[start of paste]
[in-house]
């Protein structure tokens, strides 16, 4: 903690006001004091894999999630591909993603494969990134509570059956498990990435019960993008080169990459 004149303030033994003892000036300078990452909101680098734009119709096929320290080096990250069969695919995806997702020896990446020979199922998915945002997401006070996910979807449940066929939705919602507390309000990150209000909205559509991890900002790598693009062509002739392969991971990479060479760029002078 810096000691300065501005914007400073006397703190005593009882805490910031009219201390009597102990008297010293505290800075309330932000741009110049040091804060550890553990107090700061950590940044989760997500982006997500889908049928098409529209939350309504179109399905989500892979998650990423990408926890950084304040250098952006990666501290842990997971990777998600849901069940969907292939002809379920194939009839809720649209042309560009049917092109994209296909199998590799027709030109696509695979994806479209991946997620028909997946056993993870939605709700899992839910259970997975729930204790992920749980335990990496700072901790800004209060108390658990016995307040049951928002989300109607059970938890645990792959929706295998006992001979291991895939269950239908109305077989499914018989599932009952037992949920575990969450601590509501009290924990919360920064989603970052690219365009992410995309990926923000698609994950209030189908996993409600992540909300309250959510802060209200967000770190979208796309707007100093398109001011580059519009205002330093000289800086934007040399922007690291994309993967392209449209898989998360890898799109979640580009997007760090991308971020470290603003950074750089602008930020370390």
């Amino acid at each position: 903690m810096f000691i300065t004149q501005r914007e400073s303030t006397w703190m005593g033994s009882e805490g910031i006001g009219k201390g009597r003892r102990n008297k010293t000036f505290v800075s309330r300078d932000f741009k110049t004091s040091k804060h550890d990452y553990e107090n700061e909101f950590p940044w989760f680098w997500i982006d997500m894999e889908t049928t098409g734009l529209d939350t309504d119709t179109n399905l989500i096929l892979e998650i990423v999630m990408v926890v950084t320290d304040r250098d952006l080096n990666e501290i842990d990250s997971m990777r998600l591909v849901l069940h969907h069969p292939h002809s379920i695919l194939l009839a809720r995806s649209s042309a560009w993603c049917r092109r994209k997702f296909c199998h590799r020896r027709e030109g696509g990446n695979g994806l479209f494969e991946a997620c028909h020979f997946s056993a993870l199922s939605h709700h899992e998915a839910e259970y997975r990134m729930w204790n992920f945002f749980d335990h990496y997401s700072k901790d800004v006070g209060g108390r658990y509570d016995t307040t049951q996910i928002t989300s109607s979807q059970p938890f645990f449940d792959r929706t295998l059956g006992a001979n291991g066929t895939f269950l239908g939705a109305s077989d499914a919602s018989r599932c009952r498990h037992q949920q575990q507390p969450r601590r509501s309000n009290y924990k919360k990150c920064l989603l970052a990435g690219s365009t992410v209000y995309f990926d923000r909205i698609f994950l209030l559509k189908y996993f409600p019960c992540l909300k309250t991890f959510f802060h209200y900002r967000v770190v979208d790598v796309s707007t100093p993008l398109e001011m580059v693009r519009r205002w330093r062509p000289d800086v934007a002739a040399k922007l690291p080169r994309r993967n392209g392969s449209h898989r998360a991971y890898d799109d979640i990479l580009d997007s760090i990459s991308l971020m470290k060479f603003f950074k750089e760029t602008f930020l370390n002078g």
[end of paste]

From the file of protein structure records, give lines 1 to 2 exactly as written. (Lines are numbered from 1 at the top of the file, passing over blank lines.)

[in-house]
């Protein structure tokens, strides 16, 4: 903690006001004091894999999630591909993603494969990134509570059956498990990435019960993008080169990459 004149303030033994003892000036300078990452909101680098734009119709096929320290080096990250069969695919995806997702020896990446020979199922998915945002997401006070996910979807449940066929939705919602507390309000990150209000909205559509991890900002790598693009062509002739392969991971990479060479760029002078 810096000691300065501005914007400073006397703190005593009882805490910031009219201390009597102990008297010293505290800075309330932000741009110049040091804060550890553990107090700061950590940044989760997500982006997500889908049928098409529209939350309504179109399905989500892979998650990423990408926890950084304040250098952006990666501290842990997971990777998600849901069940969907292939002809379920194939009839809720649209042309560009049917092109994209296909199998590799027709030109696509695979994806479209991946997620028909997946056993993870939605709700899992839910259970997975729930204790992920749980335990990496700072901790800004209060108390658990016995307040049951928002989300109607059970938890645990792959929706295998006992001979291991895939269950239908109305077989499914018989599932009952037992949920575990969450601590509501009290924990919360920064989603970052690219365009992410995309990926923000698609994950209030189908996993409600992540909300309250959510802060209200967000770190979208796309707007100093398109001011580059519009205002330093000289800086934007040399922007690291994309993967392209449209898989998360890898799109979640580009997007760090991308971020470290603003950074750089602008930020370390």